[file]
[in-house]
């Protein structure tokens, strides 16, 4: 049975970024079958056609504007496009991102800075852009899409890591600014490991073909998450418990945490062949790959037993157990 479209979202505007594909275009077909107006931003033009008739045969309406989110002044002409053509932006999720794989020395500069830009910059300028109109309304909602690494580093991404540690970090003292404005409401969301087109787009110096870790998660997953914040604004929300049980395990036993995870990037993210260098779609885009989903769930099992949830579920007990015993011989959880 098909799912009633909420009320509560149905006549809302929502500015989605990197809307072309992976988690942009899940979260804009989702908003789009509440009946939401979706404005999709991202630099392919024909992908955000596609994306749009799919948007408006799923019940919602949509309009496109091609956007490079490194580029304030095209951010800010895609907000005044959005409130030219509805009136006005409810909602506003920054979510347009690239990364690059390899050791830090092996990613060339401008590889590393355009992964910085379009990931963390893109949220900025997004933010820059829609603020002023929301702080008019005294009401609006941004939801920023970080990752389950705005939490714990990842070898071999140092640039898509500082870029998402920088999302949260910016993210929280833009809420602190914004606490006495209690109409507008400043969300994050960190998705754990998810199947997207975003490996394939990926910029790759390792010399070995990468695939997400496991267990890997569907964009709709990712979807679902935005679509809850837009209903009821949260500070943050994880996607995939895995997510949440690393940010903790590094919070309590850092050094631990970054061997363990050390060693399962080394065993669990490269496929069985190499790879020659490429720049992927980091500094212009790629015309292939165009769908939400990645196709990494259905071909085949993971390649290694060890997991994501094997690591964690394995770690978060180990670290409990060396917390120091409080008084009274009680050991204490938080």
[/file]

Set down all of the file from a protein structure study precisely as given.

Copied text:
[in-house]
């Protein structure tokens, strides 16, 4: 049975970024079958056609504007496009991102800075852009899409890591600014490991073909998450418990945490062949790959037993157990 479209979202505007594909275009077909107006931003033009008739045969309406989110002044002409053509932006999720794989020395500069830009910059300028109109309304909602690494580093991404540690970090003292404005409401969301087109787009110096870790998660997953914040604004929300049980395990036993995870990037993210260098779609885009989903769930099992949830579920007990015993011989959880 098909799912009633909420009320509560149905006549809302929502500015989605990197809307072309992976988690942009899940979260804009989702908003789009509440009946939401979706404005999709991202630099392919024909992908955000596609994306749009799919948007408006799923019940919602949509309009496109091609956007490079490194580029304030095209951010800010895609907000005044959005409130030219509805009136006005409810909602506003920054979510347009690239990364690059390899050791830090092996990613060339401008590889590393355009992964910085379009990931963390893109949220900025997004933010820059829609603020002023929301702080008019005294009401609006941004939801920023970080990752389950705005939490714990990842070898071999140092640039898509500082870029998402920088999302949260910016993210929280833009809420602190914004606490006495209690109409507008400043969300994050960190998705754990998810199947997207975003490996394939990926910029790759390792010399070995990468695939997400496991267990890997569907964009709709990712979807679902935005679509809850837009209903009821949260500070943050994880996607995939895995997510949440690393940010903790590094919070309590850092050094631990970054061997363990050390060693399962080394065993669990490269496929069985190499790879020659490429720049992927980091500094212009790629015309292939165009769908939400990645196709990494259905071909085949993971390649290694060890997991994501094997690591964690394995770690978060180990670290409990060396917390120091409080008084009274009680050991204490938080």